Jeremy Corbyn takes two steps forward and only one step back in tackling antisemitism
Mr Corbyn continues to try to keep both sides of his party together, while pleasing neither
It has been a mixed week for the Labour leader. Having reversed his counterproductive decision to refuse to meet the prime minister to discuss Brexit, he took the initiative with a proposal for a closer economic relationship with the European Union after Britain leaves – a plan that was welcomed by Donald Tusk and that put Theresa May under pressure from the soft-Brexit wing of her own party.
Naturally, Jeremy Corbyn’s demand for a permanent customs union did not go down well with The Independent, or with Labour MPs who support our campaign for a Final Say referendum, because it seemed to confirm that he wants to leave the EU without going back to the people – hence his back-pedalling in a speech in Coventry today, saying Labour could still back a new referendum.
Mr Corbyn continues to try to keep both sides of his party together, while pleasing neither. He had more success, however, in dealing with the problem of antisemitism in the party. The issue resurfaced on Monday when Labour MPs unanimously agreed a resolution at their weekly meeting calling on the leadership to step up its efforts to deal with the problem.
It was more than unfortunate timing, therefore, when it later emerged that Wavertree Labour Party was planning to convene a special meeting to debate two motions of no confidence in its MP, Luciana Berger. Formally, there is no connection between the local party’s political differences with Ms Berger and the antisemitic abuse she has received. The party supports Mr Corbyn and she does not.
But one of the reasons she disagrees with the Labour leader is that she believes he is not serious about fighting antisemitism, so it is not possible to take the fact that she is Jewish out of the political disagreement with her local party. Especially when one of the members proposing a motion of no confidence has previously called her a “disruptive Zionist”.
We cannot be sure what happened next, but on Friday the no-confidence motions were withdrawn and the Wavertree Labour Party cancelled the meeting. Someone speaking for Mr Corbyn, but asking to be identified only as a source in the leader’s office, said: “It was the right decision.” It would be reasonable to assume that Mr Corbyn had intervened to persuade the local party that now was not a good time to be starting to deselect a Jewish MP.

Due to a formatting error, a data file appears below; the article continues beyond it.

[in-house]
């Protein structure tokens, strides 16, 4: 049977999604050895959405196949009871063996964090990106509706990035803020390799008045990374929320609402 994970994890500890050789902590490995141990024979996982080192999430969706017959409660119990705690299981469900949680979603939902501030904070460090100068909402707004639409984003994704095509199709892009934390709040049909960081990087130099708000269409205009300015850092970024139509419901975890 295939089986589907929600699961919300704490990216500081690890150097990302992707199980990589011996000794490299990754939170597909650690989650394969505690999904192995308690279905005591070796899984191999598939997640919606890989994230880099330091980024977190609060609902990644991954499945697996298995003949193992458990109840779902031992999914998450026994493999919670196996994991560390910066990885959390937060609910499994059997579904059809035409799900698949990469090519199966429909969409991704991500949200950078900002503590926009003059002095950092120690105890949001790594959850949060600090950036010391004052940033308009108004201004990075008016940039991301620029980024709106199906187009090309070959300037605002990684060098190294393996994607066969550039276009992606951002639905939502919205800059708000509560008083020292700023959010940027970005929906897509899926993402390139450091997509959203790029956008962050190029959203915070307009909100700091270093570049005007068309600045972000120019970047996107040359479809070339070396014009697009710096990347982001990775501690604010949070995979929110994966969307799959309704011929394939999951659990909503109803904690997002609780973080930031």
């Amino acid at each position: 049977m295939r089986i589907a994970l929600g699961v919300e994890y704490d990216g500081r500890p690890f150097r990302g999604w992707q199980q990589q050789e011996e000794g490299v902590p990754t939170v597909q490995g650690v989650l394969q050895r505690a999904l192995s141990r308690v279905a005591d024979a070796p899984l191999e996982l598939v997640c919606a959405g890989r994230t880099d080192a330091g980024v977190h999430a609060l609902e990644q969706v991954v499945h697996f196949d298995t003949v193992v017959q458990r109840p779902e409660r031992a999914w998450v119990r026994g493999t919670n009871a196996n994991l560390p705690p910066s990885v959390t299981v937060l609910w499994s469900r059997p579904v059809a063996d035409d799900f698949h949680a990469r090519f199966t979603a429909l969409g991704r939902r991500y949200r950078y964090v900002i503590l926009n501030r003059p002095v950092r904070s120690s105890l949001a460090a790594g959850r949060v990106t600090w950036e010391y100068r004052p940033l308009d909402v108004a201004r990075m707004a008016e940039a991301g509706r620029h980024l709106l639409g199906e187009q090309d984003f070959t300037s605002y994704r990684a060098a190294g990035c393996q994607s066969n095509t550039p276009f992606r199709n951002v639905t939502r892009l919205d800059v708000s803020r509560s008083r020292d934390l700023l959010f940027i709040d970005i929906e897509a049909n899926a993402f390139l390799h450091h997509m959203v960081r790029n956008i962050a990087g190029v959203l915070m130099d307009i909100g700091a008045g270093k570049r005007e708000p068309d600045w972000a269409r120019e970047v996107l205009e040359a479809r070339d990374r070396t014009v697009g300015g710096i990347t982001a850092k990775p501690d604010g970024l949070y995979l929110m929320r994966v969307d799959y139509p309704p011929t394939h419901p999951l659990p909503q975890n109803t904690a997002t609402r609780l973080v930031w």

If so, this is encouraging, although it would have been a little more courageous if Mr Corbyn could have said something on the record, instead of relying on press officers making deniable anonymous statements.
It was also encouraging that John McDonnell, the shadow chancellor, reacted so emphatically to a caller on a radio phone-in on Tuesday who described claims of antisemitism in the Labour Party as “smears”. Mr McDonnell told him: “It isn’t a smear campaign, I’ve seen the evidence, I’ve seen the stuff on social media.”
So that was two steps forward. It was a shame, therefore, that Mr McDonnell should have taken a step back three days later, when he appeared to blame Ms Berger for the conflict with her local party, suggesting that it was because she “has been associated in the media with a breakaway party”. After the way she has been treated by antisemites who claim to be acting in Mr Corbyn’s name, who could blame her for wanting to leave the party? But Mr McDonnell seemed to think the solution was for her to make some kind of declaration of loyalty.
If we could have more of the Mr McDonnell of Tuesday, and less of the Mr McDonnell of Friday; and if we could have more of the Mr Corbyn who intervened to persuade the local party to lay off Ms Berger, and less of the Mr Corbyn who hides behind press officers, all the better.
The perception that one of our great national parties is weak in fighting antisemitism brings shame on us all, and Mr Corbyn and Mr McDonnell cannot afford half measures in changing it.